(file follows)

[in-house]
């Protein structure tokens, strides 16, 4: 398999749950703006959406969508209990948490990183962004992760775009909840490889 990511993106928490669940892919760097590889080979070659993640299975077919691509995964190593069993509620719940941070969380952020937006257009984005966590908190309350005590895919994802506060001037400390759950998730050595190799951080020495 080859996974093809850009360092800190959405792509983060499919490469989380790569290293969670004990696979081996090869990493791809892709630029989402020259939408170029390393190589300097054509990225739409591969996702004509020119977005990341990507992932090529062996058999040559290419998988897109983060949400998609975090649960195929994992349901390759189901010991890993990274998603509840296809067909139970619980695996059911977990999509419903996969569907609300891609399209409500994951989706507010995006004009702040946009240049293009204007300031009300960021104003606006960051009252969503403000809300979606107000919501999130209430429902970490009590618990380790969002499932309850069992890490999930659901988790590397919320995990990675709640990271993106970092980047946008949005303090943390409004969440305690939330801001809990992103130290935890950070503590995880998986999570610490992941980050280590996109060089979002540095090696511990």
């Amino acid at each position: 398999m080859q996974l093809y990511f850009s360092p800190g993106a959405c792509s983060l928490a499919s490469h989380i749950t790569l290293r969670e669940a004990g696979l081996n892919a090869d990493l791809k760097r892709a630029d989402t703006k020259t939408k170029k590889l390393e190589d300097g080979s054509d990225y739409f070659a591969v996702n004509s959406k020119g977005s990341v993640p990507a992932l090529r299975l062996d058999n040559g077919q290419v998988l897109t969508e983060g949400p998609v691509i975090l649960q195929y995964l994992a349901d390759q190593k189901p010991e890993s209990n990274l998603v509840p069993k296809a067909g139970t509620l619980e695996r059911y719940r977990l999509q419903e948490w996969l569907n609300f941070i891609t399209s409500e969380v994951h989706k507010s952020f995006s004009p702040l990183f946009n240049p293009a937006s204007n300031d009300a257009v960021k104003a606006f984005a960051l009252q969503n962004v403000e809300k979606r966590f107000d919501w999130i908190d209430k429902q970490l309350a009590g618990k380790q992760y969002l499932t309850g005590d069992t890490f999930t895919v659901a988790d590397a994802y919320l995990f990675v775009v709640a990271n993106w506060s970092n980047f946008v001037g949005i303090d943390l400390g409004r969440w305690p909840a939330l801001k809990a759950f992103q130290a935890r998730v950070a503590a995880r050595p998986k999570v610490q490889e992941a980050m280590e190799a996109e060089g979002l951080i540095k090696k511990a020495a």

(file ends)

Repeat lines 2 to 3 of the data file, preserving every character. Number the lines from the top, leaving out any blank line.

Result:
């Protein structure tokens, strides 16, 4: 398999749950703006959406969508209990948490990183962004992760775009909840490889 990511993106928490669940892919760097590889080979070659993640299975077919691509995964190593069993509620719940941070969380952020937006257009984005966590908190309350005590895919994802506060001037400390759950998730050595190799951080020495 080859996974093809850009360092800190959405792509983060499919490469989380790569290293969670004990696979081996090869990493791809892709630029989402020259939408170029390393190589300097054509990225739409591969996702004509020119977005990341990507992932090529062996058999040559290419998988897109983060949400998609975090649960195929994992349901390759189901010991890993990274998603509840296809067909139970619980695996059911977990999509419903996969569907609300891609399209409500994951989706507010995006004009702040946009240049293009204007300031009300960021104003606006960051009252969503403000809300979606107000919501999130209430429902970490009590618990380790969002499932309850069992890490999930659901988790590397919320995990990675709640990271993106970092980047946008949005303090943390409004969440305690939330801001809990992103130290935890950070503590995880998986999570610490992941980050280590996109060089979002540095090696511990």
């Amino acid at each position: 398999m080859q996974l093809y990511f850009s360092p800190g993106a959405c792509s983060l928490a499919s490469h989380i749950t790569l290293r969670e669940a004990g696979l081996n892919a090869d990493l791809k760097r892709a630029d989402t703006k020259t939408k170029k590889l390393e190589d300097g080979s054509d990225y739409f070659a591969v996702n004509s959406k020119g977005s990341v993640p990507a992932l090529r299975l062996d058999n040559g077919q290419v998988l897109t969508e983060g949400p998609v691509i975090l649960q195929y995964l994992a349901d390759q190593k189901p010991e890993s209990n990274l998603v509840p069993k296809a067909g139970t509620l619980e695996r059911y719940r977990l999509q419903e948490w996969l569907n609300f941070i891609t399209s409500e969380v994951h989706k507010s952020f995006s004009p702040l990183f946009n240049p293009a937006s204007n300031d009300a257009v960021k104003a606006f984005a960051l009252q969503n962004v403000e809300k979606r966590f107000d919501w999130i908190d209430k429902q970490l309350a009590g618990k380790q992760y969002l499932t309850g005590d069992t890490f999930t895919v659901a988790d590397a994802y919320l995990f990675v775009v709640a990271n993106w506060s970092n980047f946008v001037g949005i303090d943390l400390g409004r969440w305690p909840a939330l801001k809990a759950f992103q130290a935890r998730v950070a503590a995880r050595p998986k999570v610490q490889e992941a980050m280590e190799a996109e060089g979002l951080i540095k090696k511990a020495a």